The substantial fontaine, dating from the late 16th century, is a prophetic one. The rituals vary but pieces of bread are of the essence, If you have been robbed and have your suspicions about the culprit, take three pieces of bread, name each one and throw them into the water. The one that sinks will be the guilty person. This tradition has muddled itself with another concerning engaged couples, who are also to throw in three pieces of bread. If two come together without the 'saint' (or third bit) intervening, they will be happy. Obvious you might think, but rumour has it that the bread used should be stolen... In fact, the same ritual with the magic number three is used to answer any question there - will I marry, will my husband survive a sea voyage, will my child live - but in this case the answer is yes if two of the pieces float towards the third saintly morsel. Ah, the finesse of ritual.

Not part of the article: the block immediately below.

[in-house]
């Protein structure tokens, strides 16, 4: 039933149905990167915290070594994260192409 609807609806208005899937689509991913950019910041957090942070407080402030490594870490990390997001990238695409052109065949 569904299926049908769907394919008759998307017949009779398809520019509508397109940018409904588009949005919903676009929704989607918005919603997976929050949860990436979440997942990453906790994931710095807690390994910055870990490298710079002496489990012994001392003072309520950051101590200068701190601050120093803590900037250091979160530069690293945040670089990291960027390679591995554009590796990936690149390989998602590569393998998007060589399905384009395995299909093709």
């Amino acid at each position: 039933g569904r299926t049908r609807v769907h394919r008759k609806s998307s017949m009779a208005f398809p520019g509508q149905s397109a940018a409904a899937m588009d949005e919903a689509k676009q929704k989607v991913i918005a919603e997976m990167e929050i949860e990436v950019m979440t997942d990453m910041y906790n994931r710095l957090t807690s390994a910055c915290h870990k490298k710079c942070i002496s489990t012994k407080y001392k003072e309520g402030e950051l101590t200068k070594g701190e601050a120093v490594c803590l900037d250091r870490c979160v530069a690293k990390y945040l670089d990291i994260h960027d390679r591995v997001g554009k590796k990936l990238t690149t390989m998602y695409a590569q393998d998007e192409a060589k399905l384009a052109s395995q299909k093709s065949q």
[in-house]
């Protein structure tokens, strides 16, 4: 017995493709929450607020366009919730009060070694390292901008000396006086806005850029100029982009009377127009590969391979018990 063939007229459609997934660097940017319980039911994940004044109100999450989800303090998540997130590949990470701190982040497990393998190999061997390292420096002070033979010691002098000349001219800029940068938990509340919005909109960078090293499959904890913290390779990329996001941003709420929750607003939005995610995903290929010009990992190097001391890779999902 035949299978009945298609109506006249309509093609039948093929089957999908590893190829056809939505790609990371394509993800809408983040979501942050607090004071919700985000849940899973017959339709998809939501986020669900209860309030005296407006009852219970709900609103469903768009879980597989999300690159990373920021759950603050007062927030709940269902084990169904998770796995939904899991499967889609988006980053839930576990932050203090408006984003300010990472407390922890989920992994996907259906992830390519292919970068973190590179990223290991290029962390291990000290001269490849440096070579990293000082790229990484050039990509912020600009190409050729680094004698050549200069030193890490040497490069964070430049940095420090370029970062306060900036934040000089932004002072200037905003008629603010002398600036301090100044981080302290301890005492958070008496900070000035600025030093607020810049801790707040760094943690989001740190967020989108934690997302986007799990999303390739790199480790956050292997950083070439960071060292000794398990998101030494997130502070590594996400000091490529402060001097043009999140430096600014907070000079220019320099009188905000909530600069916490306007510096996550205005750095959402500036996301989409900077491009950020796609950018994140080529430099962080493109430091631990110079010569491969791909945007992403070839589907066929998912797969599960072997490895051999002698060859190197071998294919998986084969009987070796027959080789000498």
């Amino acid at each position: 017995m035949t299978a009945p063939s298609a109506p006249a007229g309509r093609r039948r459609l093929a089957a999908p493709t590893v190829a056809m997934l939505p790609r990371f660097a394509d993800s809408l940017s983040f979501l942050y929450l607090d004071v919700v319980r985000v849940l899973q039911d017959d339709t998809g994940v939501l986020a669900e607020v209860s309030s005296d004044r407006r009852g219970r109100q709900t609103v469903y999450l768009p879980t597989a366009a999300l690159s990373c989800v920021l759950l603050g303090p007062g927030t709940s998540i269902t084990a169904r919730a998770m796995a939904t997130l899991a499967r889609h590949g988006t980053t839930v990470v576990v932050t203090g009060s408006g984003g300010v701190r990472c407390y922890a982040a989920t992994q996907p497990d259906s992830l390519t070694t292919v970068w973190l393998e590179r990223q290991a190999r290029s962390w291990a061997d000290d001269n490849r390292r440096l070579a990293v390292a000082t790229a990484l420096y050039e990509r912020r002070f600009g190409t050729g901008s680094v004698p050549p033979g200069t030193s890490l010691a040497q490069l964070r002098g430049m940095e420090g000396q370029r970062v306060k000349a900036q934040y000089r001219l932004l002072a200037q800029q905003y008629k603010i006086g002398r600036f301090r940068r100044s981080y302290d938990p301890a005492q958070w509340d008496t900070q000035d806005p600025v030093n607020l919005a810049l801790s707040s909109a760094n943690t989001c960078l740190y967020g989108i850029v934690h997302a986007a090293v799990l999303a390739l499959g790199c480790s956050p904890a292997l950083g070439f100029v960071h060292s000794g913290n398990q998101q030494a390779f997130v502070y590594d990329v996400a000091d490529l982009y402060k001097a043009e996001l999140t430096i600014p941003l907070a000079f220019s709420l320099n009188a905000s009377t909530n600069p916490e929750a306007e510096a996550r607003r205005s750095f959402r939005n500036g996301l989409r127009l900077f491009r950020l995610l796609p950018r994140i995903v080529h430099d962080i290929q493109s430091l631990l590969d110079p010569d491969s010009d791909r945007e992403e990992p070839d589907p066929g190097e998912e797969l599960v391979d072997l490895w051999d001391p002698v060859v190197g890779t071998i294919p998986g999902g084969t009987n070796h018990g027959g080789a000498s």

Enora, the deserted wife, showed admirable spirit in following the virginal Efflam and landed a little way off near Le Yaudet where she was picked up in a fisherman's net. She was soon running from the local tyrant, who chased her lustfully back towards Efflam's haunt of Lieu de Grève. There a miraculous paralysis overcame the pursuer: he swiftly repented and was released from his plight by Efflam himelf. Enora established her own oratory near that of her husband and remained close but chastely separated from him until her death.